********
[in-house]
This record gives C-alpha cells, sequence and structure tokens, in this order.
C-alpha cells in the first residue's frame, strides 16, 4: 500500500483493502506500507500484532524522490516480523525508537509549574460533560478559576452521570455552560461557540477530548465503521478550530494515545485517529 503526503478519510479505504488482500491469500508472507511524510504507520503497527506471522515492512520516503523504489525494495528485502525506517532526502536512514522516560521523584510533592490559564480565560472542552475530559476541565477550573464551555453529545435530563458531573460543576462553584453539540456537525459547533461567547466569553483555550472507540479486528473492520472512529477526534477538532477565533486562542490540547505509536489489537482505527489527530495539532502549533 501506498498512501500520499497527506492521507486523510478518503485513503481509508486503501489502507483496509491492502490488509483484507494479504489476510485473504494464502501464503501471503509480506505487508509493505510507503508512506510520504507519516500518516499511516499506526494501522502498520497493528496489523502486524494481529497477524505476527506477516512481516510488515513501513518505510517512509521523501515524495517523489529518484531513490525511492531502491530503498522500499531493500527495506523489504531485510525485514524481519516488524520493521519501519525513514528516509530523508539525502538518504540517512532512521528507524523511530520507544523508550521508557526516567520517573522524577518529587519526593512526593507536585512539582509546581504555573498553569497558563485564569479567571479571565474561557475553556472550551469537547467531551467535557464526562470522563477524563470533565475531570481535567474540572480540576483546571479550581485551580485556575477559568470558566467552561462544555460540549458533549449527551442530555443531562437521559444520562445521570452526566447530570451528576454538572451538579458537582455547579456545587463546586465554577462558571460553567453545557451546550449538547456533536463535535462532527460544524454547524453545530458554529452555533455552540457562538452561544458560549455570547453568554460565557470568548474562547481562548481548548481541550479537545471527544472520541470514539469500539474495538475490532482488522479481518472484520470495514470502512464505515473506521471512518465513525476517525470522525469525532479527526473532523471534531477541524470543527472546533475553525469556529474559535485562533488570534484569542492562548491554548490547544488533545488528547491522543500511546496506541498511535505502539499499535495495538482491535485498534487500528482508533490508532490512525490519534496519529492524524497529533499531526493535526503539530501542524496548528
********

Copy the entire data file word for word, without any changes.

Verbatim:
[in-house]
This record gives C-alpha cells, sequence and structure tokens, in this order.
C-alpha cells in the first residue's frame, strides 16, 4: 500500500483493502506500507500484532524522490516480523525508537509549574460533560478559576452521570455552560461557540477530548465503521478550530494515545485517529 503526503478519510479505504488482500491469500508472507511524510504507520503497527506471522515492512520516503523504489525494495528485502525506517532526502536512514522516560521523584510533592490559564480565560472542552475530559476541565477550573464551555453529545435530563458531573460543576462553584453539540456537525459547533461567547466569553483555550472507540479486528473492520472512529477526534477538532477565533486562542490540547505509536489489537482505527489527530495539532502549533 501506498498512501500520499497527506492521507486523510478518503485513503481509508486503501489502507483496509491492502490488509483484507494479504489476510485473504494464502501464503501471503509480506505487508509493505510507503508512506510520504507519516500518516499511516499506526494501522502498520497493528496489523502486524494481529497477524505476527506477516512481516510488515513501513518505510517512509521523501515524495517523489529518484531513490525511492531502491530503498522500499531493500527495506523489504531485510525485514524481519516488524520493521519501519525513514528516509530523508539525502538518504540517512532512521528507524523511530520507544523508550521508557526516567520517573522524577518529587519526593512526593507536585512539582509546581504555573498553569497558563485564569479567571479571565474561557475553556472550551469537547467531551467535557464526562470522563477524563470533565475531570481535567474540572480540576483546571479550581485551580485556575477559568470558566467552561462544555460540549458533549449527551442530555443531562437521559444520562445521570452526566447530570451528576454538572451538579458537582455547579456545587463546586465554577462558571460553567453545557451546550449538547456533536463535535462532527460544524454547524453545530458554529452555533455552540457562538452561544458560549455570547453568554460565557470568548474562547481562548481548548481541550479537545471527544472520541470514539469500539474495538475490532482488522479481518472484520470495514470502512464505515473506521471512518465513525476517525470522525469525532479527526473532523471534531477541524470543527472546533475553525469556529474559535485562533488570534484569542492562548491554548490547544488533545488528547491522543500511546496506541498511535505502539499499535495495538482491535485498534487500528482508533490508532490512525490519534496519529492524524497529533499531526493535526503539530501542524496548528